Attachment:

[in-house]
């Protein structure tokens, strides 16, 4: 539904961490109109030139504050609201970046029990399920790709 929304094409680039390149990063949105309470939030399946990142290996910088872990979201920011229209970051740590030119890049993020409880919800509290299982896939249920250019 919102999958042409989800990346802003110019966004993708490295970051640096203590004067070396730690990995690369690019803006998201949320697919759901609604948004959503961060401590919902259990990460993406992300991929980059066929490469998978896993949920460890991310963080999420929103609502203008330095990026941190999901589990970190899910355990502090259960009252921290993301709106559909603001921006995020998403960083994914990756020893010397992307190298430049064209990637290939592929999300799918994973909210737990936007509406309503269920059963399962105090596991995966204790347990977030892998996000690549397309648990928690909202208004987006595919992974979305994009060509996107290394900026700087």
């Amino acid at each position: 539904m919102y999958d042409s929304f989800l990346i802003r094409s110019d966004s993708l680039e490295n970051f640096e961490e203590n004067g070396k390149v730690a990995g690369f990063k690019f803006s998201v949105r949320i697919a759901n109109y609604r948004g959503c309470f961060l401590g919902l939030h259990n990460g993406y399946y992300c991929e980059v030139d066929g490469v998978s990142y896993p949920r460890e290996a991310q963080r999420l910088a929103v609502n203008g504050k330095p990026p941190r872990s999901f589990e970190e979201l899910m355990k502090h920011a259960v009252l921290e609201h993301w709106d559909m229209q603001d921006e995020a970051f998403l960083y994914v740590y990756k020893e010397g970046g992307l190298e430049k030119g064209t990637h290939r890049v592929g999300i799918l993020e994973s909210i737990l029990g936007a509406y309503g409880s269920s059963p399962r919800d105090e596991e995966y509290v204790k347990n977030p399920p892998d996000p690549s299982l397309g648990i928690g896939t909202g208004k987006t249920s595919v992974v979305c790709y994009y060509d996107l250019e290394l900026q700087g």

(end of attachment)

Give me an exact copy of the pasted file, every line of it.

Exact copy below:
[in-house]
């Protein structure tokens, strides 16, 4: 539904961490109109030139504050609201970046029990399920790709 929304094409680039390149990063949105309470939030399946990142290996910088872990979201920011229209970051740590030119890049993020409880919800509290299982896939249920250019 919102999958042409989800990346802003110019966004993708490295970051640096203590004067070396730690990995690369690019803006998201949320697919759901609604948004959503961060401590919902259990990460993406992300991929980059066929490469998978896993949920460890991310963080999420929103609502203008330095990026941190999901589990970190899910355990502090259960009252921290993301709106559909603001921006995020998403960083994914990756020893010397992307190298430049064209990637290939592929999300799918994973909210737990936007509406309503269920059963399962105090596991995966204790347990977030892998996000690549397309648990928690909202208004987006595919992974979305994009060509996107290394900026700087």
């Amino acid at each position: 539904m919102y999958d042409s929304f989800l990346i802003r094409s110019d966004s993708l680039e490295n970051f640096e961490e203590n004067g070396k390149v730690a990995g690369f990063k690019f803006s998201v949105r949320i697919a759901n109109y609604r948004g959503c309470f961060l401590g919902l939030h259990n990460g993406y399946y992300c991929e980059v030139d066929g490469v998978s990142y896993p949920r460890e290996a991310q963080r999420l910088a929103v609502n203008g504050k330095p990026p941190r872990s999901f589990e970190e979201l899910m355990k502090h920011a259960v009252l921290e609201h993301w709106d559909m229209q603001d921006e995020a970051f998403l960083y994914v740590y990756k020893e010397g970046g992307l190298e430049k030119g064209t990637h290939r890049v592929g999300i799918l993020e994973s909210i737990l029990g936007a509406y309503g409880s269920s059963p399962r919800d105090e596991e995966y509290v204790k347990n977030p399920p892998d996000p690549s299982l397309g648990i928690g896939t909202g208004k987006t249920s595919v992974v979305c790709y994009y060509d996107l250019e290394l900026q700087g």